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Negroponte Unveils Second Generation OLPC


Just a few months after shipping the first laptops, the One Laptop Per Child project (OLPC) is getting ready for round two. Chairman Nicholas Negroponte just unveiled the second generation laptop, going by the name XO-2 or XOXO.

Xoxo, So here’s what it’ll look like. (Note the Matrix-like picture language? Ah, good times.)

Needless to say, from what Negroponte has shown it’s pretty amazing. (Am I biased obsessed? Well, in that case I think I can live with it.) The new generation is roughly half the size of the current version (or rather: the whole new machine seems to fit into the foldout screen of XO-1), and it features a dual touchscreen. Basically, it just consists of a dual touchscreen. So it’s a premium e-book, or a dual Pong screen, or half keyboard, half screen. Either way, it looks like the future is now. Think Minority Report meets International Aid.

And while that’s good news for developing countries, it’s probably good news for the industrialized world, too, namely for us gadget geeks: Just as the OLPC project pretty much created the low-price laptop segment (like the Asus EEE), XOXO will also push the prices for touch screen devices all the way down. I so want one! However, it’ll be another few years, aimed launch is 2010, for a planned cost of $75 per piece. (Again, it’s unlikely that they’ll hit that price, but even if they manage to produces these machines for, say, $100, who’s going to complain?)

Gizmodo has a picture gallery and a concise write-up, more coverage available directly from OLPC.

ATT & Cargo Cults


Ulaanbaatar, Mongolia Image by One Laptop Per Child (CC by)


As BoingBoing reports, a leaked memo indicates that AT&T will introduce a creepy and stupid policy: If a user is suspected of copyright infringement (by which means is unclear – Hadopi style maybe?) repeatedly, AT&T will block access to Youtube and other sites and instead re-direct that user to an “on-line education tutorial”, and only after completing said tutorial will allow their users again to access the web as they please.

All the enforcement issues and the details of this particular instance aside, the political implications of what’s been going on in the world of copyright enforcement over the last 10-15 years are so creepy and skewed that it’s hard to believe we’re still even talking about this. And that a company would still even consider the option to screw their customers without a legal warrant or equivalent, just like that. When did that become acceptable?

I’m guessing that in 10 years or so we’ll look back at this era and laugh about it like today we laugh about Cargo Cults.

Unless, that is, we won’t be laughing about it because this is still going on, but then it’d be a world I wouldn’t want to live in.

Catch up to the 21st century some time soon & find business models where you get paid voluntarily without suing or surveilling anyone?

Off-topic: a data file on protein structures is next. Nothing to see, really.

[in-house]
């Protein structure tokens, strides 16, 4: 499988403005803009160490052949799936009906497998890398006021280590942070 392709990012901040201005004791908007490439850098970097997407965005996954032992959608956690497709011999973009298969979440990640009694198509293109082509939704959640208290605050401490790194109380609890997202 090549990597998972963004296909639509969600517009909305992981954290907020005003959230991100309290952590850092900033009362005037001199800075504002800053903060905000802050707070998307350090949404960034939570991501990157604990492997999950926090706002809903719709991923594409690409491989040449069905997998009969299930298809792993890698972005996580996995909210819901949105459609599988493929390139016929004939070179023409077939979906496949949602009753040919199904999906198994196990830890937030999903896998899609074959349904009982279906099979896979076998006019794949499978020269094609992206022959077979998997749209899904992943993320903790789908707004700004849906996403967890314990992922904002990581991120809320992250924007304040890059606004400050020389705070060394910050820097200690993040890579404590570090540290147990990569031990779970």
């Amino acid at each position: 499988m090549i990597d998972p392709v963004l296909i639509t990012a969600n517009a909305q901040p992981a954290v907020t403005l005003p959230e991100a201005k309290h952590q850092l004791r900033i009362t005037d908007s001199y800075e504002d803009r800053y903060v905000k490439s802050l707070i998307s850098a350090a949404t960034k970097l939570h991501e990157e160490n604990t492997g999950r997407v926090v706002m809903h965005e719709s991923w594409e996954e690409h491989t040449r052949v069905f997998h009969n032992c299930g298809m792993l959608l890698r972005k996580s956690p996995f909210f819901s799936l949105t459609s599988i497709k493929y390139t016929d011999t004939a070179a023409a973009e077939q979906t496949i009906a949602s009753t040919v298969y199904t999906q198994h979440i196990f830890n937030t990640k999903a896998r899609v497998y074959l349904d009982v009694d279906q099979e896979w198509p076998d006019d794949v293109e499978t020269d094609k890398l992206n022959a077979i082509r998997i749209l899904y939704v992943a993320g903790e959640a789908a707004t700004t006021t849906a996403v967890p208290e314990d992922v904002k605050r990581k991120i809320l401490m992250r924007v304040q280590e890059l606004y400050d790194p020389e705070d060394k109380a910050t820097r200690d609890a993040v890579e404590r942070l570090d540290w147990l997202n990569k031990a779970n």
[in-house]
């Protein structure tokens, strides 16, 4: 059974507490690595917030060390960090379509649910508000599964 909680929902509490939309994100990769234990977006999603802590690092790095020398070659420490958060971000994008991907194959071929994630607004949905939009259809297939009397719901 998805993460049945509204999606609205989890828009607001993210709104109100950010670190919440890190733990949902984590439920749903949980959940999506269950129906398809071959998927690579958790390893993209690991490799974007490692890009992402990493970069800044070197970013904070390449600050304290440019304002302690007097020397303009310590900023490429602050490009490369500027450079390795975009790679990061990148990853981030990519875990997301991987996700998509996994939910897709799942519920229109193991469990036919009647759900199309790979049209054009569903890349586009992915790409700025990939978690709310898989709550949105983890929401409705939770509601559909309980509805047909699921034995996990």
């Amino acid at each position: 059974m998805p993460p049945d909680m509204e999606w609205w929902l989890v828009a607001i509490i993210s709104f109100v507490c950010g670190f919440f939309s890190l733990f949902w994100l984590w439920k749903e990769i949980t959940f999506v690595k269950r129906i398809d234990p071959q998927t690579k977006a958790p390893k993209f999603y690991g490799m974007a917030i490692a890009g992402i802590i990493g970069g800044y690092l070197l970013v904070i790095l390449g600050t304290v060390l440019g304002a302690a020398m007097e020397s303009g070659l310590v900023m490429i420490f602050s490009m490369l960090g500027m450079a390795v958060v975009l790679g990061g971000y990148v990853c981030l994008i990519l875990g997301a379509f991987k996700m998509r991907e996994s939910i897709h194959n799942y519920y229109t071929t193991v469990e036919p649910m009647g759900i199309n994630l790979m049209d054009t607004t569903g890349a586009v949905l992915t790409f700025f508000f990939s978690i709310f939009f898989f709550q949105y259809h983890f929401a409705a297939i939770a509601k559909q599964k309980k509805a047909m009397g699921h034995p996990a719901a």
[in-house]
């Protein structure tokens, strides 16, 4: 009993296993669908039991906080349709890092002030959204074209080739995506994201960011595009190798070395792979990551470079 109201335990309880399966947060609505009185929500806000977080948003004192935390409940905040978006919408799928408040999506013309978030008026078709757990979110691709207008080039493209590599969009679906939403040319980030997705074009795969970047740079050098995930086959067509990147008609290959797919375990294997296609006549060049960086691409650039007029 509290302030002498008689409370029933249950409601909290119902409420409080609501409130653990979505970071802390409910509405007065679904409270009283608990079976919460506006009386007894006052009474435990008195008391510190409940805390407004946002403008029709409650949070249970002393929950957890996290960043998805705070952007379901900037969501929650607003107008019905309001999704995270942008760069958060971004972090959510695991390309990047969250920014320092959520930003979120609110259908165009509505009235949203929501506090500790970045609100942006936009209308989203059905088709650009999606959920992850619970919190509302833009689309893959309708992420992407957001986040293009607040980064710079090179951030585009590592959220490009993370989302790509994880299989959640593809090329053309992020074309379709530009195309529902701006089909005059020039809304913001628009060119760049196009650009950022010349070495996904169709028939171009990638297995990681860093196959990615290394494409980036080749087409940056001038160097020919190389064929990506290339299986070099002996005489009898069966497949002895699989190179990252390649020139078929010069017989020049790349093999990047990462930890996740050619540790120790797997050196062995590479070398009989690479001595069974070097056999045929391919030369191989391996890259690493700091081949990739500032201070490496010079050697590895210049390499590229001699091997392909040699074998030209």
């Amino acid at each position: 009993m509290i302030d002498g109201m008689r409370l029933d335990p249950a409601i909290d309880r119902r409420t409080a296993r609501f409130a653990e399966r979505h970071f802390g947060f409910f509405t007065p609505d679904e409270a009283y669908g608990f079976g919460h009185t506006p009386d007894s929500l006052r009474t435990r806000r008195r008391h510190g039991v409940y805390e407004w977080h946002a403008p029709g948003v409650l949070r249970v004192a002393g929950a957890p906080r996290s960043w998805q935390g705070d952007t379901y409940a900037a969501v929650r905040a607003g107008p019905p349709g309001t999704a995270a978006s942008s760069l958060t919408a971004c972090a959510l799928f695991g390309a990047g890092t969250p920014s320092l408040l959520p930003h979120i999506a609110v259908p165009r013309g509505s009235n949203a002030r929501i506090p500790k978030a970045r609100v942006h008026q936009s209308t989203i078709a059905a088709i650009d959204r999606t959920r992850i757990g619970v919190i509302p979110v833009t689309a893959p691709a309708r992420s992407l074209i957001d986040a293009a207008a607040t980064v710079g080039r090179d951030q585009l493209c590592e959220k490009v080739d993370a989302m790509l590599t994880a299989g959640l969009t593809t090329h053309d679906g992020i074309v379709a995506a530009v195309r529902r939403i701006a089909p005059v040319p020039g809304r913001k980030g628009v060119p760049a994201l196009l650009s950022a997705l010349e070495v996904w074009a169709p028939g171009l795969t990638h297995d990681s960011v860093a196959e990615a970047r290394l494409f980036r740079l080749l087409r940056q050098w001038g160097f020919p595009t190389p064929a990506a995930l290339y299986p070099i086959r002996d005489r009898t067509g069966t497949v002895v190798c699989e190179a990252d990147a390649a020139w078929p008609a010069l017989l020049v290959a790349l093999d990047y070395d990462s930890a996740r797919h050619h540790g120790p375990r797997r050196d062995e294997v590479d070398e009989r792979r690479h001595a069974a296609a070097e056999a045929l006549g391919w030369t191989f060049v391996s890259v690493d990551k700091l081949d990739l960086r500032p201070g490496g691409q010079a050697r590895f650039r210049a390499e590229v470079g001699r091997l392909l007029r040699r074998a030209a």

More on Boingboing.

iPad, Wired App, ecosystem. Or not.


Igor and the iPad

I’m a big fan of Wired. I read it online all the time, I used to have a Wired US subscription (that didn’t work out that well both in terms of shipping times and price, at about 10 times US subscription prices with shipping). These days, I have a subscription to Wired UK that I’m very happy with. So I was really curious about the next steps for the digital version of Wired. The iPad app promised to be just that. So while my Twitter feed starts filling up with posts about the first batch of iPads arriving in Germany, I took the time to read up a bit.

And ended up writing a rant on the iPad’s product philosophy. Please note that I don’t own an iPad, I’ve only ever played around with one on a few occasions.

The Wired iPad ap is like a CD-ROM from the 1990’s

Interfacelab has a great rant analysis of the much-hyped Wired iPad app. The Wired app doesn’t get the best review here. I’d like to quote the whole thing, it’s that good. But I’ll try to stick to the most important parts:

I’m starting to believe that the physical magazine’s “interface” is vastly superior to it’s iPad cousin. However, what strikes me most about the Wired app is how amazingly similar it is to a multimedia CD-ROM from the 1990’s. This is not a compliment and actually turns out to be a fairly large problem… ( …) There are certain interactive elements to the articles, but – and I apologize to all of the people who put in a lot of back breaking work into this – they’re pretty lame. Tapping on a button-looking element switches out part of the page with another image. You can drag your finger across certain images to make them sort of animate like a flipbook (and in truth, that’s what it is – a series of PNG or JPEG images). There are videos you can tap on to view fullscreen. There are audio clips that you can play. The interactivity in the Wired application is very 1990’s.

It’s not interactive, it’s a slide show

This is very true – I’m told the whole magazine doesn’t only not feel all that interactive: it just isn’t. It’s just a slide show. Which explains the huge size of the Wired app. Just to do some quick & dirty math: If you own the smallest iPad with its 16GB of memory and pack it with 20 movies (say 500MB each) and 10 magazines (Wired: 500MB), it’s full. You couldn’t even fit any music on then. Just saying.

A side note: The iPad’s main line of defense usually is it’s supposedly inspiring and groundbreaking design. But look at it – is it really that amazing? As Cory Doctorow points out (TWIT #249), it’s really only a “moderately well-assembled piece of south-Chinese electronics.” It’s a classic effect of glossy, fullscreen video that we go “aaaah, ooooh”, but does it really live up to the expectations?